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Prominent studies by NTU Institute of Oceanography research team published in the prestigious “The ISME Journal” (2018, May)

Predator and prey biodiversity relationship and its consequences on marine ecosystem functioning—Interplay between nanoflagellates and bacterioplankton Jinny Yang and Chih-hao Hsieh Institute of Oceanography, National Taiwan University Understanding the biodiversity effects across trophic levels via predator-prey interactions is an important issue in ecology. However, very few studies on this topic have been conducted for marine microorganisms. In the marine ecosystem, the predator-prey interactions between nanoflagellates and bacteria profoundly influence biogeochemical cycling and trophic transfer efficiency through the microbial loop. The research team therefore explored how microbial biodiversities of mutiple trophic…

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Prof. Ming-Huei Chang’s Kuroshio Current research selected for front cover of “Deep-Sea Research” journal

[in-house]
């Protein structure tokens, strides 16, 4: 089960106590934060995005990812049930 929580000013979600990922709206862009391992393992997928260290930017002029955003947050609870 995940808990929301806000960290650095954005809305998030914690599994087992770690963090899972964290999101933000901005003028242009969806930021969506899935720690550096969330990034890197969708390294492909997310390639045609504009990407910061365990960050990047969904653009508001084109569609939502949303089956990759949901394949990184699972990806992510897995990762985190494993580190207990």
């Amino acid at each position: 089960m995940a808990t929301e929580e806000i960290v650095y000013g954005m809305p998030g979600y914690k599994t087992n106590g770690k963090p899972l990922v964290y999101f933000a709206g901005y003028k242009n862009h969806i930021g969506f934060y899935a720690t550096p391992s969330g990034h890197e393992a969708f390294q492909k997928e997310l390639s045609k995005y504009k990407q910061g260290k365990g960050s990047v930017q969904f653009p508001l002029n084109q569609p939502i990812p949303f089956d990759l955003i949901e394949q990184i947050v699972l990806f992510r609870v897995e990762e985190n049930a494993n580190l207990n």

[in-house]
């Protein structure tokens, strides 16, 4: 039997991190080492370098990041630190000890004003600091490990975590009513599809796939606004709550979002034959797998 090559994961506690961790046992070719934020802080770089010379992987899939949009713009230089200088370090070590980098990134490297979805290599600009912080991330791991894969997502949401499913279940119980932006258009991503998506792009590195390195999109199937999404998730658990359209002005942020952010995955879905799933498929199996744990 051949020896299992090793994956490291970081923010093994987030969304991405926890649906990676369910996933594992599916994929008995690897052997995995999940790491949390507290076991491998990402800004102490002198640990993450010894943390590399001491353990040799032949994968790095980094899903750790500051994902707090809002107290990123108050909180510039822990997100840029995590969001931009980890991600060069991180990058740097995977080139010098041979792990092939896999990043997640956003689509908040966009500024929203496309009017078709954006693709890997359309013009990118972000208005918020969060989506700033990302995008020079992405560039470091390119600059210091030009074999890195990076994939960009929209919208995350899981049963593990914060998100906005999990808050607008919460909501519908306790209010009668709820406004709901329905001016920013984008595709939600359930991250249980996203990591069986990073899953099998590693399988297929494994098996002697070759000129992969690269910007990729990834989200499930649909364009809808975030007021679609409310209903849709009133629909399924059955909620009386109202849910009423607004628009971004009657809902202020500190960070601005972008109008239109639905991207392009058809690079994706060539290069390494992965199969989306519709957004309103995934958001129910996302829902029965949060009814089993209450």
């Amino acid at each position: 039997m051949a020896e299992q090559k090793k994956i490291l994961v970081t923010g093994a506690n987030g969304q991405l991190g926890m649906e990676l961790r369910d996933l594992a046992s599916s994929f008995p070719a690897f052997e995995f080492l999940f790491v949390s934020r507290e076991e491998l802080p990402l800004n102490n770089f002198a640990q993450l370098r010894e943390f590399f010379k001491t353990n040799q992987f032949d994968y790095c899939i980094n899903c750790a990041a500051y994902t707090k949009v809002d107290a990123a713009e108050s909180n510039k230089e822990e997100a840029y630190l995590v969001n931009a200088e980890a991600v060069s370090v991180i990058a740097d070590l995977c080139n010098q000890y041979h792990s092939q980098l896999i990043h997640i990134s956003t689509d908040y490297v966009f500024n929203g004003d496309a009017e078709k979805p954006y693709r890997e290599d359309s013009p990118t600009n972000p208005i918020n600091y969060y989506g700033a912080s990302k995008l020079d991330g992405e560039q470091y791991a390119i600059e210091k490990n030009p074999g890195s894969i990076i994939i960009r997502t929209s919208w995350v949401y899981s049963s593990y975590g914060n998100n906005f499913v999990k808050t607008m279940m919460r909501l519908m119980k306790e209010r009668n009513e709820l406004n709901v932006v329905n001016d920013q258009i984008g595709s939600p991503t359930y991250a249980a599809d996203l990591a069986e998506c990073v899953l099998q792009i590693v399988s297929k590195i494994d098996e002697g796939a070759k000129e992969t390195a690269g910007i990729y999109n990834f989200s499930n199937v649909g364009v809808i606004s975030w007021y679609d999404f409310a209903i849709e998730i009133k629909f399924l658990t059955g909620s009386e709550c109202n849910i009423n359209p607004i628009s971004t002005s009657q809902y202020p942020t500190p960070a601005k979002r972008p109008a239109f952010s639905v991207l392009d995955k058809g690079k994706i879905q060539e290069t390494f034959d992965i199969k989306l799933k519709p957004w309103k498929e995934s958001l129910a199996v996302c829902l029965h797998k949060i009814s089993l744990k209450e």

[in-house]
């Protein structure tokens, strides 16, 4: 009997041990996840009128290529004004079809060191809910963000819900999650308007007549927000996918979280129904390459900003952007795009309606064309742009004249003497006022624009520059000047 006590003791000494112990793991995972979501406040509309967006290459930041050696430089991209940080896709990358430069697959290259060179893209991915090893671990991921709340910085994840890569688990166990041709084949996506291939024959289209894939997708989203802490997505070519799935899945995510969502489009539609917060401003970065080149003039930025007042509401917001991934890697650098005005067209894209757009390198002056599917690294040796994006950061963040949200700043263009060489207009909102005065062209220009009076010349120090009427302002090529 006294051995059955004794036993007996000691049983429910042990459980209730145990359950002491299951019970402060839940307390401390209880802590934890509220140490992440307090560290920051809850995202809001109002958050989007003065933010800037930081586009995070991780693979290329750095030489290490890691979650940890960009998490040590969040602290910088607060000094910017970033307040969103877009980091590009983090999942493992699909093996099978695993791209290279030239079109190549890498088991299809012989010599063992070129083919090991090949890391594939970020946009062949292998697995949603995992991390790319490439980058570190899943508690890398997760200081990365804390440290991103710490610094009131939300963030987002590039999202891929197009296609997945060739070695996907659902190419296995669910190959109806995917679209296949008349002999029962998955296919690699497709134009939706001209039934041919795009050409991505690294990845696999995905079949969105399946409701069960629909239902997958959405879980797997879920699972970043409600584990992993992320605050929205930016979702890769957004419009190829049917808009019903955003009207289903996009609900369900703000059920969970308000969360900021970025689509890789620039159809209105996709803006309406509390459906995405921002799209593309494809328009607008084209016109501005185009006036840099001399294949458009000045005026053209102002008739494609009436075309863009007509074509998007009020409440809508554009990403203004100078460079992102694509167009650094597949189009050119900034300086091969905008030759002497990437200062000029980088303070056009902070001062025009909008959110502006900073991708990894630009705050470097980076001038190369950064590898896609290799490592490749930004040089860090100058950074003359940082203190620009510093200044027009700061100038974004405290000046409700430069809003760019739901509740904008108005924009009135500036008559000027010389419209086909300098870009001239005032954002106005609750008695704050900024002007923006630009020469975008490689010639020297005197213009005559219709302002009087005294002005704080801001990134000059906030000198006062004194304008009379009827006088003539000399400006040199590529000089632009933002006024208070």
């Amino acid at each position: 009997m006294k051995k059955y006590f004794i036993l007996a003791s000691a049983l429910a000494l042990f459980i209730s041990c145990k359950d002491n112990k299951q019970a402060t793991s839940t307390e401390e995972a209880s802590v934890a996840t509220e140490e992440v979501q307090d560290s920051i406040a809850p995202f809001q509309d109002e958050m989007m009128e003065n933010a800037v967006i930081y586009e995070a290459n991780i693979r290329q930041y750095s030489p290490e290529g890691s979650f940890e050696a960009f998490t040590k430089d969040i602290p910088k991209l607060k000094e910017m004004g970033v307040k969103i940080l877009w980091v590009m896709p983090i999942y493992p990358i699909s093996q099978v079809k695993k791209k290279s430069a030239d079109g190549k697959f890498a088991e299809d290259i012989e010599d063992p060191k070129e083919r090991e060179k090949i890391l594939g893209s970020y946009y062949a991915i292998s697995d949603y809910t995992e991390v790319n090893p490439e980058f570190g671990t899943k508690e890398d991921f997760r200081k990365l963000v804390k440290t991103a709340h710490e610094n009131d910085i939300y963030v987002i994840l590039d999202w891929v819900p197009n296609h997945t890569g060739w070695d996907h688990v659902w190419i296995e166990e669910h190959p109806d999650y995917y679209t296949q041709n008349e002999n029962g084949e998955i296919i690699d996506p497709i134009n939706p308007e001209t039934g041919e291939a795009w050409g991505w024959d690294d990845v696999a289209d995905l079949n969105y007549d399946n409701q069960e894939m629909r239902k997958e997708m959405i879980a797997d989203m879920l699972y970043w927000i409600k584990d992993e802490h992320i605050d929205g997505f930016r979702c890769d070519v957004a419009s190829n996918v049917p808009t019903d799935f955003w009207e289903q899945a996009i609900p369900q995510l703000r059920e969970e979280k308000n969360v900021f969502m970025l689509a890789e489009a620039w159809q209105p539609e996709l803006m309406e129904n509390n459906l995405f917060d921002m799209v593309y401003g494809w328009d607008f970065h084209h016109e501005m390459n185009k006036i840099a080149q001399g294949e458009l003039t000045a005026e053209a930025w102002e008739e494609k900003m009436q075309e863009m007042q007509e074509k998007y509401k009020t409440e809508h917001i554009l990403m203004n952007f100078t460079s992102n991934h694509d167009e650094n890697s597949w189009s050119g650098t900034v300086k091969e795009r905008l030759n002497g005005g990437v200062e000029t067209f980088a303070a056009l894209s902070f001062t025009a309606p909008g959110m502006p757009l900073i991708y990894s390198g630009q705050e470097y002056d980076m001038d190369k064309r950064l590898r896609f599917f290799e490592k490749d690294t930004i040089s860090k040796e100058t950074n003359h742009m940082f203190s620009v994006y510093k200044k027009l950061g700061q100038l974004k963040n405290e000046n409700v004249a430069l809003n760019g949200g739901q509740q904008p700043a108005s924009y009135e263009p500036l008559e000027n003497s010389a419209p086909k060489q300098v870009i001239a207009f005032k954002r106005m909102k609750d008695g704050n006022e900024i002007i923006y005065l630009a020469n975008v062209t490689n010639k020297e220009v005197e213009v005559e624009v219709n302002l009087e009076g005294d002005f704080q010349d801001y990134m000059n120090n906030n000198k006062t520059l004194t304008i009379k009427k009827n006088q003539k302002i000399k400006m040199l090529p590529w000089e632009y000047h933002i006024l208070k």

Prof. Ming-Huei Chang's Kuroshio Current research selected for front cover of "Deep-Sea Research" journal Prof. Ming-Huei Chang (in the photo below) of the Institute of Oceanography reveals the physical processes underlying the Kuroshio meandering and transport variability east of Taiwan using an unprecedented 2-year field observational dataset. The findings of Prof. Chang’s research are crucial to the application of ocean current energy, the management of fishery resource, and the study of global change as well as the evolution of typhoons. This research is therefore selected by the Chief Editor of…

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Prominent studies by NTU Institute of Oceanography research team published in the prestigious “Journal of Geophysical Research: Oceans”